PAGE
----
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July 18, 2008

Where the Wild Things Were - An Interview with Author William Stolzenburg

Will Stolzenburg Portrait by Kathy Stolzenburg

William Stolzenburg, author of Where the Wild Things Were: Life, Death, and Ecological Wreckage in a Land of Vanishing Predators

Will Stolzenburg Portrait by Kathy Stolzenburg

Congratulations on your new book, "Where the Wild Things Were: Life, Death, and Ecological Wreckage in a Land of Vanishing Predators" and thank you for taking time for this interview.

In your book, you describe how the disappearance of the world's great predators has led to devastating affects on ecosystems around the world. Can you highlight one of the examples for us?

The disappearance of the wolf from America. Not so long ago, this country was roamed coast to coast by wolves. Now they're just a few pushpins on the nation's map. We all but obliterated them, for reasons not well considered.

Sixty-five years ago, Aldo Leopold was warning that there were ecological repercussions from the killing, that deer and elk were amassing in destructive numbers, and that they in turn were wrecking the range.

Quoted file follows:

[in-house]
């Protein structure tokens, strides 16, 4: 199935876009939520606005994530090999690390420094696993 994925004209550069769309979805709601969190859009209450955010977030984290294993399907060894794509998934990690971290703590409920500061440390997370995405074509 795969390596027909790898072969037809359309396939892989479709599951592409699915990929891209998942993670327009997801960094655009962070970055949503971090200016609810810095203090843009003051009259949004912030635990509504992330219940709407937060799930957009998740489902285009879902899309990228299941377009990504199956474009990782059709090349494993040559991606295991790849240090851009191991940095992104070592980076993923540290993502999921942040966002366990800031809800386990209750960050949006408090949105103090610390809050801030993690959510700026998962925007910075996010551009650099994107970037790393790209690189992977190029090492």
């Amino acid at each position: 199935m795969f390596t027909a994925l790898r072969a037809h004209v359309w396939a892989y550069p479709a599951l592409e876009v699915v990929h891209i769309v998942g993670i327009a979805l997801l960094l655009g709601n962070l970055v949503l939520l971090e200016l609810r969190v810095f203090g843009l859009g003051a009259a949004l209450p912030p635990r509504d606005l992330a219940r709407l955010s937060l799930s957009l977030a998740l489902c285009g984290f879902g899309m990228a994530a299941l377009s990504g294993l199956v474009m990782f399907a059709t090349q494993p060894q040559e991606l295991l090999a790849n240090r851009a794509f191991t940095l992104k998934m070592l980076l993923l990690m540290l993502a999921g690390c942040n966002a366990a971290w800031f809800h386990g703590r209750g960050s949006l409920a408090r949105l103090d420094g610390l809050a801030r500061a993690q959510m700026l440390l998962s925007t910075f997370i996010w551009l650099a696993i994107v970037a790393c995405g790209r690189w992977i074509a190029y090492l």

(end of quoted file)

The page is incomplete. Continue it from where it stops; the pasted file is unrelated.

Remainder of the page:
Now we have scientists repeating Leopold's warning, with strong new data, the worst of it coming from our national parks and preserves. We have floral inventories dropping by dozens of species over the past fifty years, we have statewide tracts of timber no longer regenerating for too many deer. We have streamside groves being denuded and trampled by elk and deer, losing birds, butterflies, frogs, and fish. We have a horrific epidemic of Lyme disease, carried by what was once called the deer tick. We have deer crashing through our windshields and driving us into trees, killing upwards of two hundred of us every year. In our suburban woods and backyards we have epidemics of little predators—raccoons and foxes, opossums and housecats—and songbirds vanishing by the many millions. I could go on.

Nobody is seriously claiming that these plagues spring solely from the disappearance of wolves—or cougars, to name another top predator that's missing over much of its former range. Backyard America has become a smorgasbord for urban wildlife. We plant flowers and shrubs and clear land to their liking, we leave pet food on the back porch and garbage in the carport. But one point to consider: While it's become all too easy to find the deer and the little predators running amok wherever the big predators are missing, you won't find them doing so anyplace where wolves and cougars still hold sway.

Few people have heard about the important role played by major carnivores.  What led you to focus on these species?

For so long, so much of the campaign for conservation has focused on the more blatant assaults on nature: the cutting and paving of forests and wildlands, the draining of wetlands and fouling of seas. I was inherently more interested in the denizens of those damaged ecosystems, and how the individual lives and livelihoods were altered by the upheavals. And it turns out a few ecologists were particularly curious too.